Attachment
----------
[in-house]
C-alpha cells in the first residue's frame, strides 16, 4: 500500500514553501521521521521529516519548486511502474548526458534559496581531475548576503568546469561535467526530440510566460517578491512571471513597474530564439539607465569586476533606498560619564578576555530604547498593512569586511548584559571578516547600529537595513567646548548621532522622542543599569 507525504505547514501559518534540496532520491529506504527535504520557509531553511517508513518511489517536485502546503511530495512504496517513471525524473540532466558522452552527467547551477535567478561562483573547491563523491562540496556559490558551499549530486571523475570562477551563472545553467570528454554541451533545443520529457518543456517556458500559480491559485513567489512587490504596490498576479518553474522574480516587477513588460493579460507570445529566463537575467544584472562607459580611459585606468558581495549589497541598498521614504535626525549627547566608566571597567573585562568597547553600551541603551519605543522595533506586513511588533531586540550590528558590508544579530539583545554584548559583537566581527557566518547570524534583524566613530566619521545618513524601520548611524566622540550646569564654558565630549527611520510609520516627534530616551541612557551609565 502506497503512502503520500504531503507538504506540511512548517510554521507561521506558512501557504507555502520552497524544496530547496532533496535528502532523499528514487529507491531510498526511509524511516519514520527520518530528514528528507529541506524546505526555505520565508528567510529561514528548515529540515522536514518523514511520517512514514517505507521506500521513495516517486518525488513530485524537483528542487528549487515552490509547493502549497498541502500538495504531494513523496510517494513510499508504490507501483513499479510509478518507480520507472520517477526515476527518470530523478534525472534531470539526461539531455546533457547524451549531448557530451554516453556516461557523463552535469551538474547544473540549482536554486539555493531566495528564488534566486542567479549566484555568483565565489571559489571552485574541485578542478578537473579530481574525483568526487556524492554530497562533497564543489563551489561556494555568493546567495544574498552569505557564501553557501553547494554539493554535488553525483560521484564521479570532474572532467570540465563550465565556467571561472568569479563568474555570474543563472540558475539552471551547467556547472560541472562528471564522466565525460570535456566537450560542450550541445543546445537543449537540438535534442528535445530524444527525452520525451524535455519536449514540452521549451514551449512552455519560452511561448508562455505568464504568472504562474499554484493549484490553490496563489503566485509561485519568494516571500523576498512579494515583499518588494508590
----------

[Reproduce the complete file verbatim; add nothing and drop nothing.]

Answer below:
[in-house]
C-alpha cells in the first residue's frame, strides 16, 4: 500500500514553501521521521521529516519548486511502474548526458534559496581531475548576503568546469561535467526530440510566460517578491512571471513597474530564439539607465569586476533606498560619564578576555530604547498593512569586511548584559571578516547600529537595513567646548548621532522622542543599569 507525504505547514501559518534540496532520491529506504527535504520557509531553511517508513518511489517536485502546503511530495512504496517513471525524473540532466558522452552527467547551477535567478561562483573547491563523491562540496556559490558551499549530486571523475570562477551563472545553467570528454554541451533545443520529457518543456517556458500559480491559485513567489512587490504596490498576479518553474522574480516587477513588460493579460507570445529566463537575467544584472562607459580611459585606468558581495549589497541598498521614504535626525549627547566608566571597567573585562568597547553600551541603551519605543522595533506586513511588533531586540550590528558590508544579530539583545554584548559583537566581527557566518547570524534583524566613530566619521545618513524601520548611524566622540550646569564654558565630549527611520510609520516627534530616551541612557551609565 502506497503512502503520500504531503507538504506540511512548517510554521507561521506558512501557504507555502520552497524544496530547496532533496535528502532523499528514487529507491531510498526511509524511516519514520527520518530528514528528507529541506524546505526555505520565508528567510529561514528548515529540515522536514518523514511520517512514514517505507521506500521513495516517486518525488513530485524537483528542487528549487515552490509547493502549497498541502500538495504531494513523496510517494513510499508504490507501483513499479510509478518507480520507472520517477526515476527518470530523478534525472534531470539526461539531455546533457547524451549531448557530451554516453556516461557523463552535469551538474547544473540549482536554486539555493531566495528564488534566486542567479549566484555568483565565489571559489571552485574541485578542478578537473579530481574525483568526487556524492554530497562533497564543489563551489561556494555568493546567495544574498552569505557564501553557501553547494554539493554535488553525483560521484564521479570532474572532467570540465563550465565556467571561472568569479563568474555570474543563472540558475539552471551547467556547472560541472562528471564522466565525460570535456566537450560542450550541445543546445537543449537540438535534442528535445530524444527525452520525451524535455519536449514540452521549451514551449512552455519560452511561448508562455505568464504568472504562474499554484493549484490553490496563489503566485509561485519568494516571500523576498512579494515583499518588494508590